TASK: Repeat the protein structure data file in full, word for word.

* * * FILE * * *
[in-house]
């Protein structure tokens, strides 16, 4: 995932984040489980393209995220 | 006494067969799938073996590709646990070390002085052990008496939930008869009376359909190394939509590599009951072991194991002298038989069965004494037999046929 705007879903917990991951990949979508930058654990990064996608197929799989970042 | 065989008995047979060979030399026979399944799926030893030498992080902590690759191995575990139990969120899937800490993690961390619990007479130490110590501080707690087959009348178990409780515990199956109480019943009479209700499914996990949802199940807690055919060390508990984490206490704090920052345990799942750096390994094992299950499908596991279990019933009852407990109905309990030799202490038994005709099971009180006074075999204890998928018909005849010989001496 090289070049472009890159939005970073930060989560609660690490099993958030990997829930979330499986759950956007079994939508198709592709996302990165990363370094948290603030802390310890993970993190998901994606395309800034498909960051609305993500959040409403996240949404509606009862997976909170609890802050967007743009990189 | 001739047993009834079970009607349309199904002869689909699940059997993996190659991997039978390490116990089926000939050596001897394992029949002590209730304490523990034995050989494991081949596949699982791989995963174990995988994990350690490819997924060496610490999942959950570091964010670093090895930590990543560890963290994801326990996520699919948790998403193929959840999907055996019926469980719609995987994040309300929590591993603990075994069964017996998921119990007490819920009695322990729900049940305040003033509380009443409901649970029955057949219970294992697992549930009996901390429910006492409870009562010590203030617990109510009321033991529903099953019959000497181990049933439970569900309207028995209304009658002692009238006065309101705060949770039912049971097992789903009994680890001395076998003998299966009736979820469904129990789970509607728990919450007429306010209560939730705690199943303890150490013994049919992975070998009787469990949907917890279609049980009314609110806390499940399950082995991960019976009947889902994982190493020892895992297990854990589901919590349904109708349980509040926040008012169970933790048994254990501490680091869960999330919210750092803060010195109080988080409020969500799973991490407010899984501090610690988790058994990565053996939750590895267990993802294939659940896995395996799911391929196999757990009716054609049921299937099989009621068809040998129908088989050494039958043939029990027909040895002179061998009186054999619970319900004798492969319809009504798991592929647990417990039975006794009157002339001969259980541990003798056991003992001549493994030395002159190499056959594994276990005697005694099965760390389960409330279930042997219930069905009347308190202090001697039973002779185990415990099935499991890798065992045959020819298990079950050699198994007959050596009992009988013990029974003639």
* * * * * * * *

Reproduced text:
[in-house]
């Protein structure tokens, strides 16, 4: 995932984040489980393209995220 | 006494067969799938073996590709646990070390002085052990008496939930008869009376359909190394939509590599009951072991194991002298038989069965004494037999046929 705007879903917990991951990949979508930058654990990064996608197929799989970042 | 065989008995047979060979030399026979399944799926030893030498992080902590690759191995575990139990969120899937800490993690961390619990007479130490110590501080707690087959009348178990409780515990199956109480019943009479209700499914996990949802199940807690055919060390508990984490206490704090920052345990799942750096390994094992299950499908596991279990019933009852407990109905309990030799202490038994005709099971009180006074075999204890998928018909005849010989001496 090289070049472009890159939005970073930060989560609660690490099993958030990997829930979330499986759950956007079994939508198709592709996302990165990363370094948290603030802390310890993970993190998901994606395309800034498909960051609305993500959040409403996240949404509606009862997976909170609890802050967007743009990189 | 001739047993009834079970009607349309199904002869689909699940059997993996190659991997039978390490116990089926000939050596001897394992029949002590209730304490523990034995050989494991081949596949699982791989995963174990995988994990350690490819997924060496610490999942959950570091964010670093090895930590990543560890963290994801326990996520699919948790998403193929959840999907055996019926469980719609995987994040309300929590591993603990075994069964017996998921119990007490819920009695322990729900049940305040003033509380009443409901649970029955057949219970294992697992549930009996901390429910006492409870009562010590203030617990109510009321033991529903099953019959000497181990049933439970569900309207028995209304009658002692009238006065309101705060949770039912049971097992789903009994680890001395076998003998299966009736979820469904129990789970509607728990919450007429306010209560939730705690199943303890150490013994049919992975070998009787469990949907917890279609049980009314609110806390499940399950082995991960019976009947889902994982190493020892895992297990854990589901919590349904109708349980509040926040008012169970933790048994254990501490680091869960999330919210750092803060010195109080988080409020969500799973991490407010899984501090610690988790058994990565053996939750590895267990993802294939659940896995395996799911391929196999757990009716054609049921299937099989009621068809040998129908088989050494039958043939029990027909040895002179061998009186054999619970319900004798492969319809009504798991592929647990417990039975006794009157002339001969259980541990003798056991003992001549493994030395002159190499056959594994276990005697005694099965760390389960409330279930042997219930069905009347308190202090001697039973002779185990415990099935499991890798065992045959020819298990079950050699198994007959050596009992009988013990029974003639």